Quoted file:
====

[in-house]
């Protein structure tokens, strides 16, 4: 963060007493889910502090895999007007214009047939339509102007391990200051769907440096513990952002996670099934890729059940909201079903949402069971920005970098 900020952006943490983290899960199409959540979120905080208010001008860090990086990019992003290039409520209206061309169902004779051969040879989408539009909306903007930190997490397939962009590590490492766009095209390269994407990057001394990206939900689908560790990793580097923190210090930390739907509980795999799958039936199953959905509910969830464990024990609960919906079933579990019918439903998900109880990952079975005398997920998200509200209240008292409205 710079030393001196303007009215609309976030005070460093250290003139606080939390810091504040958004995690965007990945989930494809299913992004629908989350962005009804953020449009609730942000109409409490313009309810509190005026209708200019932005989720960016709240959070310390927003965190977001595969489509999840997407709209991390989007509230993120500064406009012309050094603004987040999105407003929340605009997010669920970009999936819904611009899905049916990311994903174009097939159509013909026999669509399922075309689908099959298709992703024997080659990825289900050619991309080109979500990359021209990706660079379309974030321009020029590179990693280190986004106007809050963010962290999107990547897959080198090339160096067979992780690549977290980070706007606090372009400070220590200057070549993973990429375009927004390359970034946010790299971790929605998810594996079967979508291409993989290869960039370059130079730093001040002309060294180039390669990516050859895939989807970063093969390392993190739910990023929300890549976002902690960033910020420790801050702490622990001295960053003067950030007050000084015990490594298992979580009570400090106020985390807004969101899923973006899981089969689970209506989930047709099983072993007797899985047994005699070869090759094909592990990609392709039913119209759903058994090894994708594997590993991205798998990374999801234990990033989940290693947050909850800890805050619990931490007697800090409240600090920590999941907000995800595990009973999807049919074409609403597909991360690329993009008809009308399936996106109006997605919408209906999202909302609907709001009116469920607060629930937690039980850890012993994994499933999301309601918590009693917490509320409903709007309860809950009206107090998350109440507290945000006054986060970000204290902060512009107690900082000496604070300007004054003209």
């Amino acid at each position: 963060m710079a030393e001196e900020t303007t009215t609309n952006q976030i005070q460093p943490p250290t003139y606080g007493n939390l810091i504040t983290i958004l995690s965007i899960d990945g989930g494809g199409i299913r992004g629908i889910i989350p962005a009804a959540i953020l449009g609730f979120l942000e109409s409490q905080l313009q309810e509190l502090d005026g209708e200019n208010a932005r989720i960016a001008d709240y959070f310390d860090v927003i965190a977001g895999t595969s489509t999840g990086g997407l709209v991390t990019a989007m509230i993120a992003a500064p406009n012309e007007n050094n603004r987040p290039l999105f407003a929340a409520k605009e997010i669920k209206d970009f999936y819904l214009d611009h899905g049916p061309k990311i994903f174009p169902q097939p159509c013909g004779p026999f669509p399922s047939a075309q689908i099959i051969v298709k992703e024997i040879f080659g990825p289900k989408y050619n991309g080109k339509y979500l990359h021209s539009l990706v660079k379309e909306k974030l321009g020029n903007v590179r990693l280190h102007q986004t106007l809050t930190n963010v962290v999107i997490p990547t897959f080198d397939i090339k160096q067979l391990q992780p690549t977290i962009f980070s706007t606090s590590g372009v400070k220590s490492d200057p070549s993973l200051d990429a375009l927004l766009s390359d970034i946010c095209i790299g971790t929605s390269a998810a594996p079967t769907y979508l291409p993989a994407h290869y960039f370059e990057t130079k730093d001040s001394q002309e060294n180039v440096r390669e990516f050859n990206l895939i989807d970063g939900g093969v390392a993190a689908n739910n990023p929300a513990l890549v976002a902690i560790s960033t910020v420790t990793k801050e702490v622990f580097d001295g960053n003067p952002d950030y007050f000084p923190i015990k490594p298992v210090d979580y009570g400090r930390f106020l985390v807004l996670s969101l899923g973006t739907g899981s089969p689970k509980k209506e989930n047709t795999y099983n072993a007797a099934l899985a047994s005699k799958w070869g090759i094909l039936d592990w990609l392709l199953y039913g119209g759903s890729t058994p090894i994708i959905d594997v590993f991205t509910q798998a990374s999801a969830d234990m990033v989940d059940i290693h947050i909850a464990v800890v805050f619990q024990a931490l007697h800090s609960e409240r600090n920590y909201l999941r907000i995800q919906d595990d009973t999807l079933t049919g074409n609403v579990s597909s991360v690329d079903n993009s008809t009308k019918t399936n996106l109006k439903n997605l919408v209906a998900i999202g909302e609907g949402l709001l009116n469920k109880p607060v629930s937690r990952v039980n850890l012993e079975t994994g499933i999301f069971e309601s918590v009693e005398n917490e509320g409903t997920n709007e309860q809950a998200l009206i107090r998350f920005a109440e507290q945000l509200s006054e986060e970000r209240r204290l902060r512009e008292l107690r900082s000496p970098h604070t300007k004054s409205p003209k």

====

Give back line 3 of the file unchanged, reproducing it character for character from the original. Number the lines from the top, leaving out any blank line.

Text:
């Amino acid at each position: 963060m710079a030393e001196e900020t303007t009215t609309n952006q976030i005070q460093p943490p250290t003139y606080g007493n939390l810091i504040t983290i958004l995690s965007i899960d990945g989930g494809g199409i299913r992004g629908i889910i989350p962005a009804a959540i953020l449009g609730f979120l942000e109409s409490q905080l313009q309810e509190l502090d005026g209708e200019n208010a932005r989720i960016a001008d709240y959070f310390d860090v927003i965190a977001g895999t595969s489509t999840g990086g997407l709209v991390t990019a989007m509230i993120a992003a500064p406009n012309e007007n050094n603004r987040p290039l999105f407003a929340a409520k605009e997010i669920k209206d970009f999936y819904l214009d611009h899905g049916p061309k990311i994903f174009p169902q097939p159509c013909g004779p026999f669509p399922s047939a075309q689908i099959i051969v298709k992703e024997i040879f080659g990825p289900k989408y050619n991309g080109k339509y979500l990359h021209s539009l990706v660079k379309e909306k974030l321009g020029n903007v590179r990693l280190h102007q986004t106007l809050t930190n963010v962290v999107i997490p990547t897959f080198d397939i090339k160096q067979l391990q992780p690549t977290i962009f980070s706007t606090s590590g372009v400070k220590s490492d200057p070549s993973l200051d990429a375009l927004l766009s390359d970034i946010c095209i790299g971790t929605s390269a998810a594996p079967t769907y979508l291409p993989a994407h290869y960039f370059e990057t130079k730093d001040s001394q002309e060294n180039v440096r390669e990516f050859n990206l895939i989807d970063g939900g093969v390392a993190a689908n739910n990023p929300a513990l890549v976002a902690i560790s960033t910020v420790t990793k801050e702490v622990f580097d001295g960053n003067p952002d950030y007050f000084p923190i015990k490594p298992v210090d979580y009570g400090r930390f106020l985390v807004l996670s969101l899923g973006t739907g899981s089969p689970k509980k209506e989930n047709t795999y099983n072993a007797a099934l899985a047994s005699k799958w070869g090759i094909l039936d592990w990609l392709l199953y039913g119209g759903s890729t058994p090894i994708i959905d594997v590993f991205t509910q798998a990374s999801a969830d234990m990033v989940d059940i290693h947050i909850a464990v800890v805050f619990q024990a931490l007697h800090s609960e409240r600090n920590y909201l999941r907000i995800q919906d595990d009973t999807l079933t049919g074409n609403v579990s597909s991360v690329d079903n993009s008809t009308k019918t399936n996106l109006k439903n997605l919408v209906a998900i999202g909302e609907g949402l709001l009116n469920k109880p607060v629930s937690r990952v039980n850890l012993e079975t994994g499933i999301f069971e309601s918590v009693e005398n917490e509320g409903t997920n709007e309860q809950a998200l009206i107090r998350f920005a109440e507290q945000l509200s006054e986060e970000r209240r204290l902060r512009e008292l107690r900082s000496p970098h604070t300007k004054s409205p003209k």